Canadian Biomass Magazine

Local communities, international guests reaffirm the power of partnerships

October 11, 2022
By Fahimeh Yazdan Panah

Guests from the U.S., Netherlands, Italy and Canada joined WPAC to tour Northwestern British Columbia. Photo: WPAC.

The Wood Pellet Association of Canada’s (WPAC) post conference tour in September offered a unique opportunity to meet the people whose passion for our sector is matched only by their commitment to deliver Canadian wood pellets to global markets. Guests from the United States, Netherlands, Italy and Canada were fortunate to join WPAC to tour of one of Canada’s most beautiful destinations: Northwestern British Columbia.

Arriving in Terrace from Vancouver, the group headed west to Prince Rupert to learn how our quality pellets are transported around the world, enjoying the jaw-dropping scenery along the way.

Our first stop was a visit to Drax’s Westview Terminal, one of the world’s largest wood pellet shipping terminals. Here we saw how the company is working to enable a zero-carbon energy future by investing in increased rail lines to meet the growing global demand for wood pellets sourced from sustainably managed B.C. forests.

Next on the itinerary was a harbour tour of the Port of Prince Rupert, one of the fastest growing ports in North America. The Port Authority told us the movement of goods through this gateway, and employment in port-related industries that support it, have more than doubled over the past decade, pointing out its expansion plans necessitated by this growth.

Industry veteran Roger Keery, president of Skeena Sawmills and Bioenergy, illustrated on the ground the critical integration between the sawmill and pellet plant, and introduced us to Terry Collins, manager of the Kitsumkalum Logistics Park.

The WPAC tour brought guests to the Kitsumkalum Logistics Park. Photo: WPAC.

“The Kitsumkalum provide the critical link for the entire wood pellet sector,” explained Keery. “Without their Logistics Park, it would be impossible for Skeena Bioenergy to transport its wood pellets from the North by rail to the Port of Prince Rupert for transportation to customers in markets domestically and around the world.”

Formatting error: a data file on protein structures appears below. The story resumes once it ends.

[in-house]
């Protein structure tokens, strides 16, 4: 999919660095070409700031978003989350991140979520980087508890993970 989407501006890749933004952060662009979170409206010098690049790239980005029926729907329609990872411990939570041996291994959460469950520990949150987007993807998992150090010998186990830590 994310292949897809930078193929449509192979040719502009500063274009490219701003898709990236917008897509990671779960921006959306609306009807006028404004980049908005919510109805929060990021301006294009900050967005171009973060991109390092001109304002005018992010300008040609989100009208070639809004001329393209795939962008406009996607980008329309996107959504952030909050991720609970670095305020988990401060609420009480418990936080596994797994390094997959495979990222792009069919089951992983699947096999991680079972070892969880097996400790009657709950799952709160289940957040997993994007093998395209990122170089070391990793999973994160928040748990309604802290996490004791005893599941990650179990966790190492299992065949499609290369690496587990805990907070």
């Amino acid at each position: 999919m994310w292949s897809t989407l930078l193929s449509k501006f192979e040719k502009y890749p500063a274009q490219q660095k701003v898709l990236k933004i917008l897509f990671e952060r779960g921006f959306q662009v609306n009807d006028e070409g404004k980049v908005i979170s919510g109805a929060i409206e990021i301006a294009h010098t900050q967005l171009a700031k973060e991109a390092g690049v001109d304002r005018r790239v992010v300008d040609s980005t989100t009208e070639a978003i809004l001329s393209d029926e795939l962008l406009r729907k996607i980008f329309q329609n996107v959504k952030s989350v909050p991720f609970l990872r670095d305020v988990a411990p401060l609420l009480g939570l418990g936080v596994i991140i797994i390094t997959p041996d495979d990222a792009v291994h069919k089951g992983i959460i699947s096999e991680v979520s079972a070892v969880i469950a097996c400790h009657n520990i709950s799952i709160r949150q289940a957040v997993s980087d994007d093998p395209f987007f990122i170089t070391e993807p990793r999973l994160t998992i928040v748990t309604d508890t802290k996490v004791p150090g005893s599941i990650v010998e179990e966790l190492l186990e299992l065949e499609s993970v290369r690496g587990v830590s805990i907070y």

Later, touring Kitsumkalum forestry operations with Collins, the group learned how Indigenous values, such as culturally modified trees and archaeological assessments, are a critical piece of forest management in B.C. From forest management to harvesting to silviculture to hauling pellets from the Logistics Park to the railhead, the Kitsumkalum Nation are demonstrating how they support our sector’s success at every turn.

We were delighted to be invited to a salmon barbecue, cooked up by Skeena Sawmill’s Rick Harris at the Kitsumkalum Hall, where we were joined by the Kitsumkalum Economic Development Corporation Group of Companies manager Diane Collins and other members of the community.

Recognizing the true power of partnerships embodied in this unique business and community alliance with the Kitsumkalum Economic Development Group of Companies, WPAC, Skeena Bioenergy and the Port of Prince Rupert were pleased to make a $2,000 contribution to the Kitsumkalum Education Fund.

“By helping our college and university students achieve their educational goals and aspirations with this donation, WPAC is walking the talk when it comes to creating strong economic partnerships.” said Diane Collins, general manager for the Kitsumkalum Economic Development Group of Companies.

Fahimeh Yazdan Panah, Ph.D., is the director of research and technical development at the Wood Pellet Association of Canada.

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